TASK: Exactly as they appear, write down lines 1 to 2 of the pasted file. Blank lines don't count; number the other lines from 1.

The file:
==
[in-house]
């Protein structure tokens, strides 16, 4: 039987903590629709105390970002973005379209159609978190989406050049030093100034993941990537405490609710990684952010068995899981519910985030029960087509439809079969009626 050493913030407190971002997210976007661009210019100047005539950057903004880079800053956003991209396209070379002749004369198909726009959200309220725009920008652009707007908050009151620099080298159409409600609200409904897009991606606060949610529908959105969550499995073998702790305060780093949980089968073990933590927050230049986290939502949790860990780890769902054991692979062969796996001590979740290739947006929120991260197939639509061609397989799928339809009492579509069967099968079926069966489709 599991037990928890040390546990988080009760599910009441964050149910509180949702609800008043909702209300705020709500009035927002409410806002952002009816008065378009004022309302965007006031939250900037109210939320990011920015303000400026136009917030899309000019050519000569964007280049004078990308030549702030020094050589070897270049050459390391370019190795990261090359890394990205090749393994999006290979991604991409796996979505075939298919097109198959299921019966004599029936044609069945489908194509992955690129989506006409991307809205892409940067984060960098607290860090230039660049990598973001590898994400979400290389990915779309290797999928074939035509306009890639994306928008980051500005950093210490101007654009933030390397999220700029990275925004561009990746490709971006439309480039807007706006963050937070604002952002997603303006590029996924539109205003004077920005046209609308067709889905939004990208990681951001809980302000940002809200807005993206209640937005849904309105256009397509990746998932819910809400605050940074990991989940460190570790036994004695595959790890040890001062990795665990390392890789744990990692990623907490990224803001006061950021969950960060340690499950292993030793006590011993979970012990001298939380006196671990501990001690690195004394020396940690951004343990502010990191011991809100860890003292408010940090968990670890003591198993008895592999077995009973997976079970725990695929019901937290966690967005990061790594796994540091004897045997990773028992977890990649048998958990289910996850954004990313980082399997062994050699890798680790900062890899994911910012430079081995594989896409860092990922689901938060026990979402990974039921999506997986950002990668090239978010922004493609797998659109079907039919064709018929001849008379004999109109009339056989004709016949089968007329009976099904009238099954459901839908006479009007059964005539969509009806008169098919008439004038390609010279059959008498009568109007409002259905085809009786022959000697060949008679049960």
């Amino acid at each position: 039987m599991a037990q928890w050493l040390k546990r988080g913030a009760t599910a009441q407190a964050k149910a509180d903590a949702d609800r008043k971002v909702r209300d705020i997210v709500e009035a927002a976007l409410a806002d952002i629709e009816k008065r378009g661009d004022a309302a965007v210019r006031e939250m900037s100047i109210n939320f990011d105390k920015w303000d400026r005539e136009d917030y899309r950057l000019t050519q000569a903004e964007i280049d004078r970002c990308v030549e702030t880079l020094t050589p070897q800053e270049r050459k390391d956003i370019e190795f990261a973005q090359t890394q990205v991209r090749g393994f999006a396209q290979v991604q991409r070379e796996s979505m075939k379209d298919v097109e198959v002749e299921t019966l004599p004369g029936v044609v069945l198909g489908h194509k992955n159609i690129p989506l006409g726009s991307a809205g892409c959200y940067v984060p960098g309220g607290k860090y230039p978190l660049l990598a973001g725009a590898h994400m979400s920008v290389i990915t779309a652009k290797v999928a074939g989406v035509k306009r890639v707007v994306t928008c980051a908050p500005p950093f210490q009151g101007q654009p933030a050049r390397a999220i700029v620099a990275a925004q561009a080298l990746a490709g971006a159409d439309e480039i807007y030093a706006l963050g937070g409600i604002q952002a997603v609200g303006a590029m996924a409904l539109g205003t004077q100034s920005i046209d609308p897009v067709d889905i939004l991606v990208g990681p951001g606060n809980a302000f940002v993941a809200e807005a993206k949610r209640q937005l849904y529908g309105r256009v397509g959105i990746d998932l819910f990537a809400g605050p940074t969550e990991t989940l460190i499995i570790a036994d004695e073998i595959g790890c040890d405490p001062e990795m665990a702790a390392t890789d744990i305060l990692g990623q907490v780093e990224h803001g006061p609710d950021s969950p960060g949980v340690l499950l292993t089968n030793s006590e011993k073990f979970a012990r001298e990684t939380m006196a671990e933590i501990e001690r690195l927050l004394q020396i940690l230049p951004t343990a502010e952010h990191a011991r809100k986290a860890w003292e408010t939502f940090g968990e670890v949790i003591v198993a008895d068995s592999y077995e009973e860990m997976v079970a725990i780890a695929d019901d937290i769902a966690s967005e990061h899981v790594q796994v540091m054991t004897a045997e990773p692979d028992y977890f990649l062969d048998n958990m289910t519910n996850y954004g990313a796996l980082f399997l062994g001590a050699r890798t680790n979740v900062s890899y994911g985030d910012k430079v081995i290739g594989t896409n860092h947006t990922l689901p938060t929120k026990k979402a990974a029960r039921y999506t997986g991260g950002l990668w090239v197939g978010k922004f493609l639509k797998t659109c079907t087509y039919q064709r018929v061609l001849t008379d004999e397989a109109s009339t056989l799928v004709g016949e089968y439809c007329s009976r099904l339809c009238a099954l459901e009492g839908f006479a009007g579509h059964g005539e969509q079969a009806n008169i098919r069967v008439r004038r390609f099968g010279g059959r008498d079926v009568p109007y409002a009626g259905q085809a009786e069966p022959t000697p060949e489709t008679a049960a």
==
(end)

[in-house]
């Protein structure tokens, strides 16, 4: 039987903590629709105390970002973005379209159609978190989406050049030093100034993941990537405490609710990684952010068995899981519910985030029960087509439809079969009626 050493913030407190971002997210976007661009210019100047005539950057903004880079800053956003991209396209070379002749004369198909726009959200309220725009920008652009707007908050009151620099080298159409409600609200409904897009991606606060949610529908959105969550499995073998702790305060780093949980089968073990933590927050230049986290939502949790860990780890769902054991692979062969796996001590979740290739947006929120991260197939639509061609397989799928339809009492579509069967099968079926069966489709 599991037990928890040390546990988080009760599910009441964050149910509180949702609800008043909702209300705020709500009035927002409410806002952002009816008065378009004022309302965007006031939250900037109210939320990011920015303000400026136009917030899309000019050519000569964007280049004078990308030549702030020094050589070897270049050459390391370019190795990261090359890394990205090749393994999006290979991604991409796996979505075939298919097109198959299921019966004599029936044609069945489908194509992955690129989506006409991307809205892409940067984060960098607290860090230039660049990598973001590898994400979400290389990915779309290797999928074939035509306009890639994306928008980051500005950093210490101007654009933030390397999220700029990275925004561009990746490709971006439309480039807007706006963050937070604002952002997603303006590029996924539109205003004077920005046209609308067709889905939004990208990681951001809980302000940002809200807005993206209640937005849904309105256009397509990746998932819910809400605050940074990991989940460190570790036994004695595959790890040890001062990795665990390392890789744990990692990623907490990224803001006061950021969950960060340690499950292993030793006590011993979970012990001298939380006196671990501990001690690195004394020396940690951004343990502010990191011991809100860890003292408010940090968990670890003591198993008895592999077995009973997976079970725990695929019901937290966690967005990061790594796994540091004897045997990773028992977890990649048998958990289910996850954004990313980082399997062994050699890798680790900062890899994911910012430079081995594989896409860092990922689901938060026990979402990974039921999506997986950002990668090239978010922004493609797998659109079907039919064709018929001849008379004999109109009339056989004709016949089968007329009976099904009238099954459901839908006479009007059964005539969509009806008169098919008439004038390609010279059959008498009568109007409002259905085809009786022959000697060949008679049960």